Another substantial marketing agreement heavily depended upon by the nation is its sale of its internet domain name ‘.tv’ to a Californian company Verisign, which generates several million dollars per year in continuing revenue. This domain has been licensed to platforms such as Major League Baseball as well as the Amazon-owned platform Twitch through Verisign, and such agreement forms around a twelfth of Tuvalu’s annual gross national income. Although the contract between the two countries is to expire in 2021, it is most certain that Tuvalu will be able to successfully renegotiate or renew the contract regarding its internet domain.

Another considerable source of income for Tuvalu are the remittances from seafarers working overseas. Hundreds of Tuvaluan males are employed on foreign merchant ships owned by countries such as Germany, and provide remittances of their income to relatives living in Tuvalu. The only registered trade union in Tuvalu, the Tuvalu Overseas Seamen’s Union, was established to represent such workers, while the Tuvalu Maritime Training Institute ensures that these workers are properly trained. In 2017, the overall remittance rate of migrants constituted around 10% of the country’s GDP.

Tuvalu has a rich culture especially in terms of performance arts. Its traditions of song and dance include its famous faatele, a dancing song of Tuvalu which is commonly performed at celebratory events and festivities. The country also sees a certain production of traditional arts and crafts, especially the decoration of skirts and other handicrafts, which make up some of the exports of the country.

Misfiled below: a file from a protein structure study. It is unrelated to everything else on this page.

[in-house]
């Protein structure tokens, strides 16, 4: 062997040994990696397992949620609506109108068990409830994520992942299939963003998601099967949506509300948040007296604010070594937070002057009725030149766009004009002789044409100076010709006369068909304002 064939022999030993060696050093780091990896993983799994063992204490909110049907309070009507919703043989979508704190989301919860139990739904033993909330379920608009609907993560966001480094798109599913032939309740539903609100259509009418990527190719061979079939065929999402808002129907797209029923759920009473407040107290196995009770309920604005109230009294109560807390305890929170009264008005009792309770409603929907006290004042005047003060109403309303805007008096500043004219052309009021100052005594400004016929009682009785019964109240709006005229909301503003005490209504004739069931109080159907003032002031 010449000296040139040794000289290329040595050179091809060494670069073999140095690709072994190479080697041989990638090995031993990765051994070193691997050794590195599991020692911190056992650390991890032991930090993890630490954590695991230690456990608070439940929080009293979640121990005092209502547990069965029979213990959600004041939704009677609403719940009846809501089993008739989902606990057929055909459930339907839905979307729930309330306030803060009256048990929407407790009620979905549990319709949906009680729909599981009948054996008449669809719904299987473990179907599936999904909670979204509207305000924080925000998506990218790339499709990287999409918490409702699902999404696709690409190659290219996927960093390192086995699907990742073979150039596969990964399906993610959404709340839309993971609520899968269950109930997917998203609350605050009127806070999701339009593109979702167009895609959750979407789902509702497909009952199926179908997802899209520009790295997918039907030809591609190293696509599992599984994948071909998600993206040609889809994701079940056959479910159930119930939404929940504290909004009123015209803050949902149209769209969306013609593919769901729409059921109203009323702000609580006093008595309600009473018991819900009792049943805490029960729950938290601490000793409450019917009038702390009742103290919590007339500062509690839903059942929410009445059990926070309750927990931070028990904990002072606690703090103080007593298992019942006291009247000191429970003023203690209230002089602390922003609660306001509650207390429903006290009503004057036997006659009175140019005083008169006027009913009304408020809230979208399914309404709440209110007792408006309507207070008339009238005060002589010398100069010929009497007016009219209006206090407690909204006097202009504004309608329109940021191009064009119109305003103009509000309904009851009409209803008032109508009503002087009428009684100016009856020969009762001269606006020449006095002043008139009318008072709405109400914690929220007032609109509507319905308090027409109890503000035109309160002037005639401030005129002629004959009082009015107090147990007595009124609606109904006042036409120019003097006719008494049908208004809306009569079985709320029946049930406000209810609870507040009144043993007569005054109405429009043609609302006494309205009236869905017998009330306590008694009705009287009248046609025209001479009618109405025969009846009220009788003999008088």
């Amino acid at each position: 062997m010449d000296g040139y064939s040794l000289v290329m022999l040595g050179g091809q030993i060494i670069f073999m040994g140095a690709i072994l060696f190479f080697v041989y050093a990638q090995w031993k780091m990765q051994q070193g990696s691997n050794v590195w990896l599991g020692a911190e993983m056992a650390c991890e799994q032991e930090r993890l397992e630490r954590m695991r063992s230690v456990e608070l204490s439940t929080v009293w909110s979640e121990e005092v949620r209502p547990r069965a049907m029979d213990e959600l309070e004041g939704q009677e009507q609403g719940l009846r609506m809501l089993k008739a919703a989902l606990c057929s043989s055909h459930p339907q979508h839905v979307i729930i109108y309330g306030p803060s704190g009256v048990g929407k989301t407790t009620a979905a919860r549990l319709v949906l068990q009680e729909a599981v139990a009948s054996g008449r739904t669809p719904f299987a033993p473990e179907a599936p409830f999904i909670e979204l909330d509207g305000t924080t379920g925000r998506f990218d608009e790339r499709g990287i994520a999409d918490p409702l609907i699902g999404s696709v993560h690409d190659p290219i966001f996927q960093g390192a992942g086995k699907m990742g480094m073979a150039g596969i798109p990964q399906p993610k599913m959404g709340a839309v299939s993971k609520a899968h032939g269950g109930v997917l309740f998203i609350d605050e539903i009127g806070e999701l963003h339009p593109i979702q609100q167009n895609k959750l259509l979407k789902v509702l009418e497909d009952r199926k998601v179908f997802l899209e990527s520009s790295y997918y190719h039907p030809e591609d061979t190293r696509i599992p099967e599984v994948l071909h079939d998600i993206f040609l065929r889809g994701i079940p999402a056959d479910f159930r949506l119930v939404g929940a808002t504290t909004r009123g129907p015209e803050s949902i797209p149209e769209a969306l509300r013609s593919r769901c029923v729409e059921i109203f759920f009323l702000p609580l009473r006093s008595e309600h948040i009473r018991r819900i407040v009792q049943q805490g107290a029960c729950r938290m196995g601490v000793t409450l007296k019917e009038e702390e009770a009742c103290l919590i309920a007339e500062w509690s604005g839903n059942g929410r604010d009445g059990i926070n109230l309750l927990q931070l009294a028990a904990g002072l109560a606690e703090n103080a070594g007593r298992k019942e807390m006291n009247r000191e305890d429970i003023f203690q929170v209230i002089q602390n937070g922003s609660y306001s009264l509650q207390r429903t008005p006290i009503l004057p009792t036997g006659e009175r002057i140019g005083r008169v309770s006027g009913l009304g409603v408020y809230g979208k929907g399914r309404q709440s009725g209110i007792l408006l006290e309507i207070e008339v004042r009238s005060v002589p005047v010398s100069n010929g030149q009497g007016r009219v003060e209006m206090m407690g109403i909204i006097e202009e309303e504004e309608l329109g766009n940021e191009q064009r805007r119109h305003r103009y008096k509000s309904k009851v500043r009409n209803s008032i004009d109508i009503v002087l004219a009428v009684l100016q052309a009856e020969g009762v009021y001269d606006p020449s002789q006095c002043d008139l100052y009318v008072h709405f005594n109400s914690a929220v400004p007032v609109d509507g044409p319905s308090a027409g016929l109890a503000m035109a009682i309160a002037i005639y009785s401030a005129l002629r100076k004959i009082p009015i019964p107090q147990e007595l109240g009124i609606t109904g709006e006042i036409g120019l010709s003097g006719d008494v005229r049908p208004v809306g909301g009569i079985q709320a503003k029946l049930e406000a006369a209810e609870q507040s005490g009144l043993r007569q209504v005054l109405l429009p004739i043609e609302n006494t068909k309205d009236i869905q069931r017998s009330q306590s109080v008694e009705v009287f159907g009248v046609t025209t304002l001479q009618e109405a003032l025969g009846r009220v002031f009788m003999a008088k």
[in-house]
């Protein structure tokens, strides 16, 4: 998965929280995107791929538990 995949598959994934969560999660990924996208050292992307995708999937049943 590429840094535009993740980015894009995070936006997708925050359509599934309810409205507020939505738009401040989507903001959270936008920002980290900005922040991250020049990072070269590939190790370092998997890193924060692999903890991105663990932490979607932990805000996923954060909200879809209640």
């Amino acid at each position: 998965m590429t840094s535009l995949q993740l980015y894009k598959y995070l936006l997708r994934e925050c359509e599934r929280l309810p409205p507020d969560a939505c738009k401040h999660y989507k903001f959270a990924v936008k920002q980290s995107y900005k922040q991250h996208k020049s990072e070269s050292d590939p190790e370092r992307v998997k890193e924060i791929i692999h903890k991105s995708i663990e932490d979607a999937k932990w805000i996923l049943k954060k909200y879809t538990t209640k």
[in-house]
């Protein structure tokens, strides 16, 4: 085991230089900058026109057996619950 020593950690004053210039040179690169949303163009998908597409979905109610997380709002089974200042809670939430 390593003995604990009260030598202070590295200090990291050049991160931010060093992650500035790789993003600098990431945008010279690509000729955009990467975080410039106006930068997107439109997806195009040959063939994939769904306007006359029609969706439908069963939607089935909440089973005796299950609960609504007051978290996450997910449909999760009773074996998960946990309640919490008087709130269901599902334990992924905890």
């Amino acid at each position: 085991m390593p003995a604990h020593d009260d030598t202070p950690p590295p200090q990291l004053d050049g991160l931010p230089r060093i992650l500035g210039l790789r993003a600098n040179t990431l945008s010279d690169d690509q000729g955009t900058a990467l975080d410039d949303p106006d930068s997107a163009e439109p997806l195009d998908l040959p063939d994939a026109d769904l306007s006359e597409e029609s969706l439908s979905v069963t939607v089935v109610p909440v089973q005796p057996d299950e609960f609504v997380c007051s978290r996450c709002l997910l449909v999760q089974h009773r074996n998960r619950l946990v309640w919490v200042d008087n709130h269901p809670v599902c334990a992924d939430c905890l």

Tuvalu joined the Commonwealth as a special member in 1978 and became a full member since 2000. This makes it one of the last Commonwealth member countries to join the association as a full member. The country is an active participant in the Commonwealth Blue Charter as an initiative to on ocean issues, with a focus in marine pollution and a blue economy. Tuvalu has also occasionally participated in the Commonwealth Games, with its first appearance at the Games being the year of 1998.

 

Sources

https://www.britannica.com/place/Tuvalu

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http://www.fao.org/fishery/facp/TUV/en

https://www.washingtonpost.com/video-games/2019/12/23/tuvalu-is-tiny-island-nation-people-its-cashing-thanks-twitch/

https://www.bbc.com/news/world-asia-pacific-16340072

https://countryeconomy.com/demography/migration/remittance/tuvalu

http://www.cmscoms.com/?p=16031

https://thecommonwealth.org/our-member-countries/tuvalu

https://thecgf.com/countries/tuvalu

http://www.sas.com.fj/ocean-law-bulletins/a-national-oceans-policy-for-tuvalu-3-experts-consider-the-process-to-get-there

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https://consumer.southpacificislands.travel/fatele-traditional-dancing-tuvalu/